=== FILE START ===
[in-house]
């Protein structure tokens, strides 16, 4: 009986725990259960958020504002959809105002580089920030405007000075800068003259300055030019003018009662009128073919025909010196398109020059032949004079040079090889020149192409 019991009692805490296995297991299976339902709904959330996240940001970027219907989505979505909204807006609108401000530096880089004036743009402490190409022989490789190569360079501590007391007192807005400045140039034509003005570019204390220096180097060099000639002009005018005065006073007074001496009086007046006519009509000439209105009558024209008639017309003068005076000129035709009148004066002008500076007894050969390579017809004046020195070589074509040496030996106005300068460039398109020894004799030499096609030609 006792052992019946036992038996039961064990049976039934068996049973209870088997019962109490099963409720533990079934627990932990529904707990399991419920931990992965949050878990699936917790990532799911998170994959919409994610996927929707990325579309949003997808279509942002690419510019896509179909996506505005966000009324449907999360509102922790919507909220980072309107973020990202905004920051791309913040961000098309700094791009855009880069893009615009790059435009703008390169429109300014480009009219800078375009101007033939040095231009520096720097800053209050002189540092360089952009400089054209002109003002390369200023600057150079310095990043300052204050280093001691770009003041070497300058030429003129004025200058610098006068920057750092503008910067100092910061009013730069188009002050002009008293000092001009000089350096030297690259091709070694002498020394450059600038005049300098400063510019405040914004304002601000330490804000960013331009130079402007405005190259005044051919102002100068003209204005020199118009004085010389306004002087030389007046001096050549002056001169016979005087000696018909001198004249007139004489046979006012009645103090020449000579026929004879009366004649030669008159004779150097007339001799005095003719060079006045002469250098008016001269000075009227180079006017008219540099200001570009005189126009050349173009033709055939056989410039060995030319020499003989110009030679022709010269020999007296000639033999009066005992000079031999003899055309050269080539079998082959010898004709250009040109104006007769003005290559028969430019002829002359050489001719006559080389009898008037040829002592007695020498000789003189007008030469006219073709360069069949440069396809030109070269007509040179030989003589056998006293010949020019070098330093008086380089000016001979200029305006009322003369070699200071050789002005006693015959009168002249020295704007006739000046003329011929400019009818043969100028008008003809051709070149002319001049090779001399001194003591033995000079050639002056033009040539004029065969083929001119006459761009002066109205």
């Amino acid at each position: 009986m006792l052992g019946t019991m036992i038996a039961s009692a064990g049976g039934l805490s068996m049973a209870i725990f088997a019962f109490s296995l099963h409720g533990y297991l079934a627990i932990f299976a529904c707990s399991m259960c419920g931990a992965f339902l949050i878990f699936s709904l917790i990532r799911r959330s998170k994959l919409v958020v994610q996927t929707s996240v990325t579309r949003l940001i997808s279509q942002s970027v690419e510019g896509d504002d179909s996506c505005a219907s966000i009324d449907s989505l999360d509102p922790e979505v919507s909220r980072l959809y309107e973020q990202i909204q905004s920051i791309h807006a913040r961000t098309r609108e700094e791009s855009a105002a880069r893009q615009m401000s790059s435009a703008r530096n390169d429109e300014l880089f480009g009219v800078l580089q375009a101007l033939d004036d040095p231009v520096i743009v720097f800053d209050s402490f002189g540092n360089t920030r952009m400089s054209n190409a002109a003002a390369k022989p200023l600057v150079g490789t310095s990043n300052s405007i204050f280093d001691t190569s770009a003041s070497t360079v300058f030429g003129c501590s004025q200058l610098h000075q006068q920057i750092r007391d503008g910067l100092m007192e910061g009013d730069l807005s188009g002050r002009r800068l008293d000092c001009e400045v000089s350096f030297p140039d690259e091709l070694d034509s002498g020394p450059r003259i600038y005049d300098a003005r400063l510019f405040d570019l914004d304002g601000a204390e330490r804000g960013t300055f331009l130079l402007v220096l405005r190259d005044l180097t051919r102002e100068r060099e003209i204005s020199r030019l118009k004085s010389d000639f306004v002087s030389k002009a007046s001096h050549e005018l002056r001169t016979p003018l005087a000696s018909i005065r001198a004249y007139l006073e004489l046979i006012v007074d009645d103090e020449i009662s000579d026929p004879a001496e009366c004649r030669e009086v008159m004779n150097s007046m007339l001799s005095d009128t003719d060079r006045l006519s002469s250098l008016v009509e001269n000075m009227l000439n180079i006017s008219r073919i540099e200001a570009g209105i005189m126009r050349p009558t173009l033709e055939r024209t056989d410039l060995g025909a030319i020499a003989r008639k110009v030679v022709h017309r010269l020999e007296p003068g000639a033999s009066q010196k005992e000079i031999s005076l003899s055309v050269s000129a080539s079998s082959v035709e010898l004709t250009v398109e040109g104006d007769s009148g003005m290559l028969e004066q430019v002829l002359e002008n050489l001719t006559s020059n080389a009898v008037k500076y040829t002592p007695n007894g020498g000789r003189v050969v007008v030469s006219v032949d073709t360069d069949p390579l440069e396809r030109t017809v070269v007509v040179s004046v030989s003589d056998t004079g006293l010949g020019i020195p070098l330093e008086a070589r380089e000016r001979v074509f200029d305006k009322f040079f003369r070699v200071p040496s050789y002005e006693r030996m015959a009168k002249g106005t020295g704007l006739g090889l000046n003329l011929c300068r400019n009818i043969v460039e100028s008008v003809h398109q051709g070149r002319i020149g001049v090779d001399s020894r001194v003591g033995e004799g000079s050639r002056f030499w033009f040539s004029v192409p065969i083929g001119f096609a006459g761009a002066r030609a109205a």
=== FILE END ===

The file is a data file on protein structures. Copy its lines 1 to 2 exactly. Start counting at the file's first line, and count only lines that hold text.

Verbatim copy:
[in-house]
């Protein structure tokens, strides 16, 4: 009986725990259960958020504002959809105002580089920030405007000075800068003259300055030019003018009662009128073919025909010196398109020059032949004079040079090889020149192409 019991009692805490296995297991299976339902709904959330996240940001970027219907989505979505909204807006609108401000530096880089004036743009402490190409022989490789190569360079501590007391007192807005400045140039034509003005570019204390220096180097060099000639002009005018005065006073007074001496009086007046006519009509000439209105009558024209008639017309003068005076000129035709009148004066002008500076007894050969390579017809004046020195070589074509040496030996106005300068460039398109020894004799030499096609030609 006792052992019946036992038996039961064990049976039934068996049973209870088997019962109490099963409720533990079934627990932990529904707990399991419920931990992965949050878990699936917790990532799911998170994959919409994610996927929707990325579309949003997808279509942002690419510019896509179909996506505005966000009324449907999360509102922790919507909220980072309107973020990202905004920051791309913040961000098309700094791009855009880069893009615009790059435009703008390169429109300014480009009219800078375009101007033939040095231009520096720097800053209050002189540092360089952009400089054209002109003002390369200023600057150079310095990043300052204050280093001691770009003041070497300058030429003129004025200058610098006068920057750092503008910067100092910061009013730069188009002050002009008293000092001009000089350096030297690259091709070694002498020394450059600038005049300098400063510019405040914004304002601000330490804000960013331009130079402007405005190259005044051919102002100068003209204005020199118009004085010389306004002087030389007046001096050549002056001169016979005087000696018909001198004249007139004489046979006012009645103090020449000579026929004879009366004649030669008159004779150097007339001799005095003719060079006045002469250098008016001269000075009227180079006017008219540099200001570009005189126009050349173009033709055939056989410039060995030319020499003989110009030679022709010269020999007296000639033999009066005992000079031999003899055309050269080539079998082959010898004709250009040109104006007769003005290559028969430019002829002359050489001719006559080389009898008037040829002592007695020498000789003189007008030469006219073709360069069949440069396809030109070269007509040179030989003589056998006293010949020019070098330093008086380089000016001979200029305006009322003369070699200071050789002005006693015959009168002249020295704007006739000046003329011929400019009818043969100028008008003809051709070149002319001049090779001399001194003591033995000079050639002056033009040539004029065969083929001119006459761009002066109205």